But as the domestic market for fixed appliances grew saturated so the search began for mobile solutions. Portability became an important driver for the industry and gave rise to the transistor radio; it wasn’t long before the in car entertainment market began to take off. An early entrant from the tape playback side was the 8-track cartridge in the mid-1960s which allowed you to listen to your favorite tracks without lugging a portable gramophone with you. Philips’ development of the compact cassette (and its free licensing of the idea to promote rapid and widespread adoption) led to an explosion in demand (over 100 billion cassette tapes were eventually sold worldwide) and eventually to the idea of the Walkman as the first portable personal device for recorded and recording music.

Without which we’d be a little less satisfied. Specifically we’d never been introduced to one of the Rolling Stones’ greatest hits; as guitarist Keith Richards explained in his 2010 autobiography:

“I wrote the song ‘Satisfaction’ in my sleep. I didn’t know at all that I had recorded it, the song only exists, thank God, to the little Philips cassette recorder. I looked at it in the morning — I knew I had put a new tape in the night before — but it was at the very end. Apparently, I had recorded something. I rewound and then ‘Satisfaction’ sounded … and then 40 minutes of snoring!”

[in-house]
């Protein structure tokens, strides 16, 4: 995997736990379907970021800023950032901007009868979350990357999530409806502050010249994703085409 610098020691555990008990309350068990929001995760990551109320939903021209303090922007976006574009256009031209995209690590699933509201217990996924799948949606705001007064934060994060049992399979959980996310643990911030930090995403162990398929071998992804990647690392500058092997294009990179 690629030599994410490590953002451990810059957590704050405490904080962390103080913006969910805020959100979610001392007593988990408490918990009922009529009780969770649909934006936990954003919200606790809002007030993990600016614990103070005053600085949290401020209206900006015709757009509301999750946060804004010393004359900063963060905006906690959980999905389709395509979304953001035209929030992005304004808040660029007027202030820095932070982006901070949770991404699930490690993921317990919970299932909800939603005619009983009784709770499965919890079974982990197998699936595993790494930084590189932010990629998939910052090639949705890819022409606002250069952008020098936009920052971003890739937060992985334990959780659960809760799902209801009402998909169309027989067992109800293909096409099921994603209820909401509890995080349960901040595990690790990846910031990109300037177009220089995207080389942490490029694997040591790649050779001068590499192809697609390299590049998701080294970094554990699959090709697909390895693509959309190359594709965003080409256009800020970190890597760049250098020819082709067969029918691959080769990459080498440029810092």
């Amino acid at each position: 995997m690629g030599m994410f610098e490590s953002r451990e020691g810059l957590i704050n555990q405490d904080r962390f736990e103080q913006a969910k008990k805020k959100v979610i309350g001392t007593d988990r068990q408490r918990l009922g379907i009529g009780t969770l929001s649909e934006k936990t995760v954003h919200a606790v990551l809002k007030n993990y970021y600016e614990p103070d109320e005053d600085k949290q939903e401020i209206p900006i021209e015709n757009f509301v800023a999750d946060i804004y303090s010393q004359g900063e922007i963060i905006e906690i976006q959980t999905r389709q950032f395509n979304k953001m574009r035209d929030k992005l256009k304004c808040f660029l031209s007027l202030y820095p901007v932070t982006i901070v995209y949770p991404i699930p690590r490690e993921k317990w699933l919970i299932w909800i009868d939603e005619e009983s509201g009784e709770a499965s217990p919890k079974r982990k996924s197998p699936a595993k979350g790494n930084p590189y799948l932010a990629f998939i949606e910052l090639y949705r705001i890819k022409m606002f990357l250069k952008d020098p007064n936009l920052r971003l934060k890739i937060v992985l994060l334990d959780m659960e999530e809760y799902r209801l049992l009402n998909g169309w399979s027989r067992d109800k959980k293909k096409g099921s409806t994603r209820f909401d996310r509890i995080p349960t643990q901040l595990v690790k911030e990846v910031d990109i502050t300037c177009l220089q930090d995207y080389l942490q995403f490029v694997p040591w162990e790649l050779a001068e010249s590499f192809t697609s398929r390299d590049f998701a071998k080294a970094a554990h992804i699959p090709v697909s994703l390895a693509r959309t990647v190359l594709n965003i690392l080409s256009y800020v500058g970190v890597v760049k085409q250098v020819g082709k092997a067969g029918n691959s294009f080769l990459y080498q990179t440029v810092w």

Meanwhile back in the emerging computer industry of the 1950s there was a growing demand for storage media for which magnetic tape seemed well suited. Cue the images we imagined in the opening paragraph, acolytes dutifully tending the vast mainframe machines.

Early computers had used punched cards and then paper tape but these soon reached the limit of their usefulness; instead the industry began exploring magnetic audio tape.